Five Reasons Why an Iran Nuclear Deal Would Be Good for the US

U.S. Secretary of State John Kerry (left) with Iranian Foreign Minister Mohammad Javad Zarif. (Photo: EPA/file)

Five Reasons Why an Iran Nuclear Deal Would Be Good for the US

The criticism of the pending nuclear deal between Iran and world powers is intensifying.

Opponents of the deal will spend millions of dollars on ads pushing the U.S. public and Congress to kill the deal in the next few days. But while a fortune already has been spent on nit-picking the ongoing talks, virtually nothing has been invested in developing an alternative, viable solution to limit Iran's nuclear activities.

The reality is that the opponents of the deal don't have a solution, they only have criticism. And for many, the real value of the nuclear deal has been lost amid the barrage of condemnation surrounding the talks.

It's worthwhile to remind ourselves why this deal is so important -- and why it would be a strategic mistake of Iraq War proportions to let this opportunity slip out of our hands.

Preventing the bomb and a disastrous war

The two first objectives the deal would achieve are paramount: firstly, it will prevent an Iranian nuclear bomb; secondly, it will prevent a disastrous war with Iran.

The limitations and inspections regime the deal would impose on the Iranian nuclear program will make it virtually impossible for Tehran to build a bomb. Were it to choose to go down that path, it would get caught almost instantaneously thanks to the new high-tech inspection instruments that will be installed at Iranian nuclear facilities.

In addition, if evidence arises that Iran has begun nuclear activities at undeclared sites, then Iran will be obliged to provide access to those sites as well.

No other option comes even close to this deal when it comes to closing off all of Iran's paths to a bomb. Military action in particular is far inferior -- and far more risky.

Moreover, the deal will prevent a war with Iran -- particularly important given that the absence of a solution to the nuclear standoff has caused the U.S. and Iran to gravitate towards a military confrontation.


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If the talks fail -- or are undermined -- Iran's nuclear program would unshackle, enabling Tehran to inch closer to a weapons option. That in turn, would increase the risk of an Israeli or American attack on Iranian targets, even though bombing the country's nuclear facilities would at best only slow the program a few years.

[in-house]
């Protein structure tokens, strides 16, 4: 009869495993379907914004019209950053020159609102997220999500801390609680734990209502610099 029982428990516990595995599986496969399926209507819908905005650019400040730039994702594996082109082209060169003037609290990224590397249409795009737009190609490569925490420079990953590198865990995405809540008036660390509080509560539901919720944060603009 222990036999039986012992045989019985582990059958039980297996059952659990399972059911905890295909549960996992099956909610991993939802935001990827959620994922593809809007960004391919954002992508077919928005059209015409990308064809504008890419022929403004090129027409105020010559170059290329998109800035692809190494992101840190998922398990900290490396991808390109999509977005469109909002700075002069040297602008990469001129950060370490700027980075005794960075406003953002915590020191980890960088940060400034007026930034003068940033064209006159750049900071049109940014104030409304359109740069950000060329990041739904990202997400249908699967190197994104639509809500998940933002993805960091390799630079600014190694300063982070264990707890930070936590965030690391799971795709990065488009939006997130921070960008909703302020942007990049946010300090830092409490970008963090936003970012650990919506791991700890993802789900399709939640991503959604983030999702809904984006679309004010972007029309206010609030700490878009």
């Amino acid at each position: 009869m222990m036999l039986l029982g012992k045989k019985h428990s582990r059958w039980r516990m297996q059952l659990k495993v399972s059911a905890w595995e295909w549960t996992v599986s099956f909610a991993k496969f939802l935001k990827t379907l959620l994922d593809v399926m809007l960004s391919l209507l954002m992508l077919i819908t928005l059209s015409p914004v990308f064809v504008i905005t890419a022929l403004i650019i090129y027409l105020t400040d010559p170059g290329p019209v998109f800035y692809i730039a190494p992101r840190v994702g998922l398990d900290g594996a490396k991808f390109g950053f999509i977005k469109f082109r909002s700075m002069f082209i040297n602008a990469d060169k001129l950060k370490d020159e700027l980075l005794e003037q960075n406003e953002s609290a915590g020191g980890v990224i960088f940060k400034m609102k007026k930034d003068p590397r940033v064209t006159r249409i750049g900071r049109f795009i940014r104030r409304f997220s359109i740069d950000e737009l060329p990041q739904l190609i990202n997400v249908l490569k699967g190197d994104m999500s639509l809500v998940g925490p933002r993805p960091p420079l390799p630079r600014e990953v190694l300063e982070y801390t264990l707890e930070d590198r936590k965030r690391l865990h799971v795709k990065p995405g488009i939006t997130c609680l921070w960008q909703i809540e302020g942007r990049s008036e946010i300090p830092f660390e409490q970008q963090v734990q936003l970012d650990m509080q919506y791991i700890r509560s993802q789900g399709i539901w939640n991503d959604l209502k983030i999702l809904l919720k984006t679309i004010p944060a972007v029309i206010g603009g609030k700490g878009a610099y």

The Iranians would hit back and soon enough, and the U.S. would be embroiled in yet another war in the Middle East with no end in sight. No wonder the Iran deal has broad support among the U.S. public.

Unleashing Iran's moderates

Third, the deal will help unleash Iran's vibrant, young (the median age is 28!) and moderate society, which is continuously pushing Iran in a democratic direction. The deal enjoys solid support among the Iranian public as well as among Iranian civil society leaders, partly because they believe the deal "would enable political and cultural reforms."

America benefits if the democratic aspirations of the Iranian people are increasingly met, because a more democratic Iran is a more moderate Iran.

This is particularly important at a time when the violent winds of religious radicalism are ravaging the Middle East and beyond. America is in desperate need of an injection of political moderation in the region. An Iran that moves towards democracy could provide that.

A boost in the fight against ISIS

Fourth, ISIS and other jihadist groups threaten both Iran and the U.S. Yet coordination and collaboration between the two against these violent terrorist organizations has been minimal because neither side has the political ability to expand coordination until the nuclear dispute has been settled first.

A well-placed Iranian source told me recently that in a post-deal environment, Iran is ready to put in 40,000-60,000 ground troops to eliminate ISIS over the next three years. Ideally, the U.S. would provide air support, he explained. The source made clear the commitment would not be a quid pro quo to get a nuclear deal.

If true, this would be the first commitment of ground troops by any state in the region to take on ISIS. But even short of this, Iran has already provided more support in the fight against ISIS than any of America's actual allies.

There is near-consensus that airstrikes alone will not defeat ISIS. Ground troops are needed, but who will provide them? The American public is certainly not in the mood for putting more troops on the ground in Iraq. The Iraqi army has proven desperately inadequate. The nuclear deal may help square this circle.

Deal gives America more options

Last but not least, the nuclear deal can help provide America with more options in the region in the sense that it reduces America's reliance on authoritarian Arab states such as Saudi Arabia -- which, despite being a key U.S. ally, has played a central role in spreading Islamic radicalism and jihadism.

As Jeremy Shapiro and Richard Sokolsky recently pointed out, the Iran deal is not about getting into bed with Tehran. But it can be used to get out of bed with the Saudis. And with that, America's hands will be freer to truly deal with and defeat the threat of Islamic radicalism fomented by the Salafists in the Saudi kingdom.

Former Chairman of the Joint Chiefs of Staff Admiral Mike Mullen put it best: "We need to re-examine all of the relationships we enjoy in the region, relationships primarily with Sunni-dominated nations. Detente with Iran might better balance our efforts across the sectarian divide."

In the coming weeks, emotions will run high in the debate over the Iran deal. It will be critical to distinguish between the minutia and the truly essential. At historic moments like this, it is the bigger picture that counts.

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